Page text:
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Did you know that strontium, a safe and cheap nutritional supplement, is almost 70% more effective than prescription osteoporosis medications?

Loss of bone density, called "osteopenia" when mild and "osteoporosis" when severe, is becoming more and more common as our population ages and becomes more sedentary. Ten million older Americans have osteoporosis, and an estimated 1.5 million experience fractures related to osteoporosis every year. Although drug companies mostly promote expensive (and sometimes toxic) medications to both patients and physicians, the good news is that simple, safe and cheap natural remedies are even MORE effective than medications! It is easy to treat osteoporosis safely, effectively, and naturally!

Although using calcium to increase bone density has received most of the media attention, it is actually a rather small player when it comes to improving bone strength. In addition to weight-bearing exercise and natural estrogen, many other nutrients and treatments can dramatically improve bone density and decrease bone pain. Sadly, except for calcium, most doctors only hear about expensive prescriptions such as Fosamax® and calcitonin (200 units twice a day—use only in severe cases). Although these can be helpful, I would certainly start first by adding the nutrients that your body needs to make strong bones.

Strontium for Osteoporosis

This mineral is highly effective at improving bone density. I am not speaking about strontium-90, the very dangerous radioactive compound released during nuclear testing. The strontium available in health food stores is non-radioactive and very safe—even in high doses. Studies using strontium in the treatment of 353 osteoporosis patients showed a dramatic 15 percent increase in spine bone mineral density (BMD) over two years in patients using 680 mg of strontium (2,000 mg of strontium ranelate) a day.1 They then repeated the placebo-controlled study with 1,649 osteoporotic women. New fractures decreased by 49 percent in the first year of treatment, and bone mineral density in the lumbar spine increased by an average of 14.4 percent after 3 years. There was an 8.3 percent increase in hip BMD as well.2 Other forms of strontium have shown similar benefits, and 340-680 mg of elemental strontium daily appears to be a good dose. Early data also suggests that the strontium may also be helpful in the treatment of osteoarthritis, and even decreases bone pain in very severe osteoporosis patients.3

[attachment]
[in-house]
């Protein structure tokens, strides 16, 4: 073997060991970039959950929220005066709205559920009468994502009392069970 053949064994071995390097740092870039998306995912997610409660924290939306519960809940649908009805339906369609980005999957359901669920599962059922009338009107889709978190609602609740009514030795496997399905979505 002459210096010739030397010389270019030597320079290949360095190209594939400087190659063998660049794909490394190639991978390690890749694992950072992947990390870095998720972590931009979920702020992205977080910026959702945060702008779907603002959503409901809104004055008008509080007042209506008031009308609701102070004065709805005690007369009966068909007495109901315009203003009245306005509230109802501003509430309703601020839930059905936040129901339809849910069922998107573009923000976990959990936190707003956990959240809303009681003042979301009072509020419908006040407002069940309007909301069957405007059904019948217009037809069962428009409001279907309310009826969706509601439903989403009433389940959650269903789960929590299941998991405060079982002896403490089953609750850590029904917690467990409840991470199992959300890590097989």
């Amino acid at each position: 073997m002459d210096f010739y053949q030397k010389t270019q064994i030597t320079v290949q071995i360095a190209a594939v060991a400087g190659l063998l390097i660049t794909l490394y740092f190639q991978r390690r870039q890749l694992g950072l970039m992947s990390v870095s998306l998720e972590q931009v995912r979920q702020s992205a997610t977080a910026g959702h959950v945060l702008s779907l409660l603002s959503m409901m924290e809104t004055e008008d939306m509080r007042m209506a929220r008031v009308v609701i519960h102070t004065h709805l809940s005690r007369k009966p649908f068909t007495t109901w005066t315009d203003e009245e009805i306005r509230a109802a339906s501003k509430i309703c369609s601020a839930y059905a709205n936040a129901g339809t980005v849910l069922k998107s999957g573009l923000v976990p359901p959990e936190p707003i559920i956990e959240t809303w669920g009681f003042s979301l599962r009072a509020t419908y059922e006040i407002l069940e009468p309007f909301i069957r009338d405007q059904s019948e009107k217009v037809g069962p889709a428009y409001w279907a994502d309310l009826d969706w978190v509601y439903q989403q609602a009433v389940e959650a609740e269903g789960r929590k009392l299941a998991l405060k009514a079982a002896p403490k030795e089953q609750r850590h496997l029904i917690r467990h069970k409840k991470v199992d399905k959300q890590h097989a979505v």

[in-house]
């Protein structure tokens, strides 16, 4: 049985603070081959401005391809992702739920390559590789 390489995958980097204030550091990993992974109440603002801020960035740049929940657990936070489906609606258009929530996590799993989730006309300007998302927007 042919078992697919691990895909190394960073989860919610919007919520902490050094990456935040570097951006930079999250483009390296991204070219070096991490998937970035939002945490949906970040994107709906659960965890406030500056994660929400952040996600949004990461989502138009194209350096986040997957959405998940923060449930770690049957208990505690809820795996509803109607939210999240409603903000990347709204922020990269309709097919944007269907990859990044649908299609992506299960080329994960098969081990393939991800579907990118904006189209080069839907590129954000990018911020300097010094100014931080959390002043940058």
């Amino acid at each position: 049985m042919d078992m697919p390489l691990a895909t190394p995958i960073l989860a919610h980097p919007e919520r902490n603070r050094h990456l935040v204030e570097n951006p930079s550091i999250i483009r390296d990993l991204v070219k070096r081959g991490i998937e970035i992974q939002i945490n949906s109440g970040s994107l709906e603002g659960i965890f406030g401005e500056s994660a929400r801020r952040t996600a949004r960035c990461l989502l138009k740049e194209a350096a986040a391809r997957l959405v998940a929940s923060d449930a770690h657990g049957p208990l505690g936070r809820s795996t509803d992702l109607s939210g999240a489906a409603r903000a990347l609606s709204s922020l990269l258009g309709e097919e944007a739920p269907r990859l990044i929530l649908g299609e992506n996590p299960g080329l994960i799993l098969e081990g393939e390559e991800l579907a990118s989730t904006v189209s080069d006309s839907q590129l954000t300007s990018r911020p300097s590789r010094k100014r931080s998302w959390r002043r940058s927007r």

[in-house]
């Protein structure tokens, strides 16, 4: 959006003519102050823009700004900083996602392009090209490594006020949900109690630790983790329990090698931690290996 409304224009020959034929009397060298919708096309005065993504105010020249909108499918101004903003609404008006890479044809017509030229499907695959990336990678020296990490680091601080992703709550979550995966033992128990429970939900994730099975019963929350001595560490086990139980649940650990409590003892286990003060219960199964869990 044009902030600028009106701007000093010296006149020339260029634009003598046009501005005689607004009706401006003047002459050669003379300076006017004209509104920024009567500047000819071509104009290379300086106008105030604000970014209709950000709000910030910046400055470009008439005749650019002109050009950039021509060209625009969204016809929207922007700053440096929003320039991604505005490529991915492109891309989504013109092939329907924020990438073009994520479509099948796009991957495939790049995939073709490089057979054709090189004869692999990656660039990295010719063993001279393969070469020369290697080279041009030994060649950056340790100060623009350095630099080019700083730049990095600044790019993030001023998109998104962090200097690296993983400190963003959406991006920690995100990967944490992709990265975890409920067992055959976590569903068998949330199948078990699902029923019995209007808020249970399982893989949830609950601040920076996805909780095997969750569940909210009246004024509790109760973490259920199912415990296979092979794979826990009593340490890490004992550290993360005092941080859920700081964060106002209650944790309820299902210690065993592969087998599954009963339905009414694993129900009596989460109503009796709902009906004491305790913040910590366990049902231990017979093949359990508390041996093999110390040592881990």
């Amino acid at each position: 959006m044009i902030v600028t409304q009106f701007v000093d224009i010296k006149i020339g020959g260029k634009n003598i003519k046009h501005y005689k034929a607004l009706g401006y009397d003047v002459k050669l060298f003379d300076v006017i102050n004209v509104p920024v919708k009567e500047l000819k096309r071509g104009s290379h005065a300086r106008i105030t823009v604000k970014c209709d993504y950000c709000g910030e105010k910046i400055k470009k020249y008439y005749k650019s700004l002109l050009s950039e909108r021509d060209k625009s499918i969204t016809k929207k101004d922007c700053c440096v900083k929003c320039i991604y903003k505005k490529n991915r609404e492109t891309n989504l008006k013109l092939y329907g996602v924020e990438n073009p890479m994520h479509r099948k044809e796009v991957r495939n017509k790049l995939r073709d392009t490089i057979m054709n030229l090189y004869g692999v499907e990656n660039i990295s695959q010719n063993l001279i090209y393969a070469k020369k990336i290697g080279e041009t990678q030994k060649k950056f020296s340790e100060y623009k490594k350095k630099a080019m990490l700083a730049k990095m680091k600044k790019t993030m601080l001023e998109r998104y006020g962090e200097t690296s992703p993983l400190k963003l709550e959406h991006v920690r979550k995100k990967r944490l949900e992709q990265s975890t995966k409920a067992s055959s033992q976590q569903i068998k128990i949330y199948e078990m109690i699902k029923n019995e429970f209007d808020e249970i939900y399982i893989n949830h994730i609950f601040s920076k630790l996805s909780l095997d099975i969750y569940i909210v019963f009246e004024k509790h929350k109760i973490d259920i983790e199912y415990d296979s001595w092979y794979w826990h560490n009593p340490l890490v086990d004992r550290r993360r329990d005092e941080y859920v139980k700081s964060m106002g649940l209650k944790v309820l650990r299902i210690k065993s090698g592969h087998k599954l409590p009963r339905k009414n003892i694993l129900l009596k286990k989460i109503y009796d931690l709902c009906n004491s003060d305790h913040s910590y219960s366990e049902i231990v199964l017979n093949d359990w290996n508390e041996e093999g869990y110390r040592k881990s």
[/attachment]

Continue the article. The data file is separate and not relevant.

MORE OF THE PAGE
Many other nutrients are also helpful for improving bone strength. To optimize bone density, these are the key nutrients I would recommend:

  1. Vitamin D 2,000-3,000 IU/day
  2. Vitamin K 500-600 mcg/day
  3. Calcium 1,000 mg/day
  4. Magnesium 200-400 mg/day
  5. Boron 2-3 mg/day
  6. Silica 200 mcg/day
  7. Strontium 340-680 mg/day

These can all be found in combination products to make it easier.

In addition, I would recommend bioidentical estrogen in women and bioidentical testosterone in men if these are low. Although there has been a lot of confusion about the safety of bioidentical hormones vs. synthetic and pregnant horse urine derived estrogen, I suspect most of this is simply marketing. When one looks at the research on the safety of bioidentical estrogen and BIOIDENTICAL testosterone to treat these hormonal deficiencies, it is clear that these are far preferable to synthetics.

In addition, don’t forget the basics. Walk more (1/2-1+ hours a day). If your problem is severe enough that you have osteoporosis, I would use a biphosphonate medication (e.g., Fosamax) with the above natural therapies at least until you have improved from osteoporosis to osteopenia. Also, avoid unnecessary use of medications like acid blockers (e.g., Prilosec) which can cause osteoporosis. Instead, you can cure indigestion naturally.

For more information on natural help for osteoporosis, click here.


1Meunier, P.J., et al. "Strontium ranelate: dose-dependent effects on established postmenopausal vertebral osteoporosis-a two-year randomized placebo-controlled trial." Journal of Clinical Endocrinology and Metabolism, May 2002; 87 (5): 2060-6.

2Meunier, P.J., et al. "The effects of strontium on the risk of vertebral fracture in women with postmenopausal osteoporosis." New England Journal of Medicine, 2004, January 29; 350 (5): 459-68.

3McCaslin, F.E., et al. "The effect of strontium lactate in the treatment of osteoporosis." Proceedings of the Staff Meetings of the Mayo Clinic 34: 329-34, 1959.

About the Author

Jacob Teitelbaum

Jacob Teitelbaum, M.D., internist and author of From Fatigued to Fantastic!, researches treatments for Chronic Fatigue Syndrome and fibromyalgia.

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